SciELO - Scientific Electronic Library Online

 
vol.65 issue4BClinical outcome of neonatal bacterial meningitis according to birth weightVasopressin serum levels and disorders of sodium and water balance in patients with severe brain injury author indexsubject indexarticles search
Home Pagealphabetic serial listing  

Services on Demand

Article

Indicators

Related links

Share


Arquivos de Neuro-Psiquiatria

Print version ISSN 0004-282X

Arq. Neuro-Psiquiatr. vol.65 no.4b São Paulo Dec. 2007

http://dx.doi.org/10.1590/S0004-282X2007000700012 

ARTICLES

 

Subclinical encephalopathy in chronic obstructive pulmonary disease

 

Encefalopatia subclínica na doença pulmonar obstrutiva crônica

 

 

Olga Maria Pinto de LimaI, II; Ricardo de Oliveira-SouzaI, II; Omar da Rosa SantosI; Pedro Araújo de MoraesI; Leonardo Fontenelle de SáI; Osvaldo J.M. NascimentoII

IEscola de Medicina e Cirurgia, Universidade Federal do Estado do Rio de Janeiro, Brazil
IIPrograma de Pós-Graduação em Neurologia e Neurociências da Universidade Federal Fluminense, Niterói RJ, Brazil

 

 


ABSTRACT

BACKGROUND: Clinical and experimental evidence suggests that chronic obstructive pulmonary disease (COPD) is associated with a variety of mental symptoms that range from cognitive slowing to mental confusion and dementia.
PURPOSE: To test the hypothesis that COPD leads to cognitive impairment in the absence of acute confusion or dementia.
METHOD: The global cognitive status of 30 patients with COPD without dementia or acute confusion and 34 controls was assessed with a Brazilian version of the Mini-Mental State Exam (MMSE).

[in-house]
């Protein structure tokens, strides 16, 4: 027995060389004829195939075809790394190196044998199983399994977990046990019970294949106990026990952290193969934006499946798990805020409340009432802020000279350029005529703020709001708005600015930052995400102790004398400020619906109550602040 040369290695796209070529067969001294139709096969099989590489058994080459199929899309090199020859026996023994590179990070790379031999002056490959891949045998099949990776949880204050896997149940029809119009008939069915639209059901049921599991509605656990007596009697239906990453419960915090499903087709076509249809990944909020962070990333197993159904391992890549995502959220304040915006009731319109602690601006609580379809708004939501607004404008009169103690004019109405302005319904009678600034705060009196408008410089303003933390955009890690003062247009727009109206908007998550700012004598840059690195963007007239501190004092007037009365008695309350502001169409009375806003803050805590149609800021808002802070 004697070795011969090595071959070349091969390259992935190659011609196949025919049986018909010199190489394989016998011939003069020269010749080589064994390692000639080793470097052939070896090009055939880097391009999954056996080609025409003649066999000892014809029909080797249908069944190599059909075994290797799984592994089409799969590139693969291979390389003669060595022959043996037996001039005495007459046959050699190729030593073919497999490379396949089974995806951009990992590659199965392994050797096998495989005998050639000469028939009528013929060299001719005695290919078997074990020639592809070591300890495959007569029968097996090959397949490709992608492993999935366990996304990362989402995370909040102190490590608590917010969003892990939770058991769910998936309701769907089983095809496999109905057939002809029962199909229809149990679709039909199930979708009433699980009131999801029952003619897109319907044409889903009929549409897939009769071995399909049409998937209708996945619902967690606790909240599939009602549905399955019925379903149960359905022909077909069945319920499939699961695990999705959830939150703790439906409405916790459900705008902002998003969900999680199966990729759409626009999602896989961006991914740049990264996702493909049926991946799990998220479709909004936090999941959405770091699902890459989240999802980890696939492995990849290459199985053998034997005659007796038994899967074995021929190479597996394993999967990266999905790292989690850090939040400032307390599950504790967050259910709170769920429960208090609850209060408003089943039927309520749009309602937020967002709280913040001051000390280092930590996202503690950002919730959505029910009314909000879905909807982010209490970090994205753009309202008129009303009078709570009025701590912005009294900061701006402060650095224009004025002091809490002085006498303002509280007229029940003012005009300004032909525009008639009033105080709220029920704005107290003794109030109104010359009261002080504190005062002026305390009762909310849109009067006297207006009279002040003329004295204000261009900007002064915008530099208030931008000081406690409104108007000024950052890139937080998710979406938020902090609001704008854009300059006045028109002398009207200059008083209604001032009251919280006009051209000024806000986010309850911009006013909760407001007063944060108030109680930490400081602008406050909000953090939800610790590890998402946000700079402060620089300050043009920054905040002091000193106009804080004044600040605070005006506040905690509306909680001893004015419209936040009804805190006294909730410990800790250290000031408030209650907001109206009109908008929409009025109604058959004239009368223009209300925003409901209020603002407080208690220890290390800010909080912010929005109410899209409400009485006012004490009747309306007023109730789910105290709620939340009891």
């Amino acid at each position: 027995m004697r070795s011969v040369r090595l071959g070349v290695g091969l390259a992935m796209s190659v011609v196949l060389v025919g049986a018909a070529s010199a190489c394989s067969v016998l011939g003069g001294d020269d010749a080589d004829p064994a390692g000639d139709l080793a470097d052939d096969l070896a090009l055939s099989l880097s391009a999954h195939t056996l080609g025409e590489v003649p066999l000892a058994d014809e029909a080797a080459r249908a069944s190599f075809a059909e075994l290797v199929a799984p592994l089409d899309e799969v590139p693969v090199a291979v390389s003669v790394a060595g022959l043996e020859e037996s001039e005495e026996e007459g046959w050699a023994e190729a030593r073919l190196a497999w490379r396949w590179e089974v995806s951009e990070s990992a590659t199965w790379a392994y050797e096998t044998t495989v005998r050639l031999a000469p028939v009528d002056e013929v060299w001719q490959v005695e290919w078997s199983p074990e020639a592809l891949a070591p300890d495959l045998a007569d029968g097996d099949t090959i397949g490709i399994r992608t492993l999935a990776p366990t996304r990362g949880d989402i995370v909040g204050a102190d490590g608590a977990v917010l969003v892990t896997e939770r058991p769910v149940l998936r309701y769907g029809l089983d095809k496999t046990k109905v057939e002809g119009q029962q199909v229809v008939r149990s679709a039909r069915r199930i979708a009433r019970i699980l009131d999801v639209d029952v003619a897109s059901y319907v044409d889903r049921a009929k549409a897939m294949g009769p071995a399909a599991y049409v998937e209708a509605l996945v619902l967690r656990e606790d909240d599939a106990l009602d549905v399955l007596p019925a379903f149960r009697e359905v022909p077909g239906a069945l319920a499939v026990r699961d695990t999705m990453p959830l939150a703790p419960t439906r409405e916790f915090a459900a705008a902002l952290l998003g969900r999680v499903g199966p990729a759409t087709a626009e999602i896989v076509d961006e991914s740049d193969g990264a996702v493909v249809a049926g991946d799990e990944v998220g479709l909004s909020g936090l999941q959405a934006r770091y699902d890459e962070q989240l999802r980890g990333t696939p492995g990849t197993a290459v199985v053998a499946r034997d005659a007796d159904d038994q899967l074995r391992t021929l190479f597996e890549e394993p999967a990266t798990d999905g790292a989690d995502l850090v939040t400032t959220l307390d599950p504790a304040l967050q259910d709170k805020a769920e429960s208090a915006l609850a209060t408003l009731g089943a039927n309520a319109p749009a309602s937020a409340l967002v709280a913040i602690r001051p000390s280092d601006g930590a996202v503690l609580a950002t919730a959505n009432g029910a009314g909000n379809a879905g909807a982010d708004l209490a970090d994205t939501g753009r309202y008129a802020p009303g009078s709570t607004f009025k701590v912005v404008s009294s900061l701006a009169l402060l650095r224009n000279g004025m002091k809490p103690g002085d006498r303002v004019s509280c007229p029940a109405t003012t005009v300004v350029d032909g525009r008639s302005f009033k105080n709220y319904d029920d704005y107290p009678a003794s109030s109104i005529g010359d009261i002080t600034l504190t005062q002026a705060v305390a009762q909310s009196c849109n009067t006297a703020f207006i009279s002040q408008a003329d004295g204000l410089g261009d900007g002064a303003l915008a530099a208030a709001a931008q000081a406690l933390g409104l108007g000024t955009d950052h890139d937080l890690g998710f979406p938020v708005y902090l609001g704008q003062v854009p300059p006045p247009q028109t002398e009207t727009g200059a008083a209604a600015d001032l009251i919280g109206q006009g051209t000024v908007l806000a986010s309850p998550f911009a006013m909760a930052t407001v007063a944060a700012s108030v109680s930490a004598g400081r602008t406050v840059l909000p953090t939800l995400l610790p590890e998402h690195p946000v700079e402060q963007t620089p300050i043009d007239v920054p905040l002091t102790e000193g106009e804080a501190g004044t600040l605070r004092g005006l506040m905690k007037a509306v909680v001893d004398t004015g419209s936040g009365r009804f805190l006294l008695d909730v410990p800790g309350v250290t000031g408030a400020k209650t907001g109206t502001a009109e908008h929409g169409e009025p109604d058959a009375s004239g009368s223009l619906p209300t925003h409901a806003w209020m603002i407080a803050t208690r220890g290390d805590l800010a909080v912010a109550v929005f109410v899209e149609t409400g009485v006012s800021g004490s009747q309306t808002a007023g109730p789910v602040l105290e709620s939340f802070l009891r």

RESULTS: The MMSE scores were significantly lower in the patient group and inversely related to the severity of COPD. This finding could not be attributed to age, education, gender, daytime sleepiness, hypoxemia, chronic tobacco use, or associated diseases such as diabetes, depression, high blood pressure or alcoholism.
CONCLUSION: These results suggest the existence of a subclinical encephalopathy of COPD characterized by a subtle impairment of global cognitive ability.

Key words: chronic obstructive pulmonary disease, mini-mental state exam, subclinical encephalopathy.


RESUMO

CONTEXTO: Evidências clínicas e experimentais sugerem que a doença pulmonar obstrutiva crônica (DPOC) se associa a sintomas neurocomportamentais que variam da lentidão cognitiva à confusão mental e à demência.
PROPÓSITO: Testar a hipótese de que a DPOC pode comprometer a cognição na ausência de estado confusional agudo ou de demência.
MÉTODO: O estado cognitivo global de 30 pacientes com DPOC sem demência e sem confusão mental aguda e o de 34 controles foi examinado com a versão brasileira do Mini-Exame do Estado Mental (MEEM).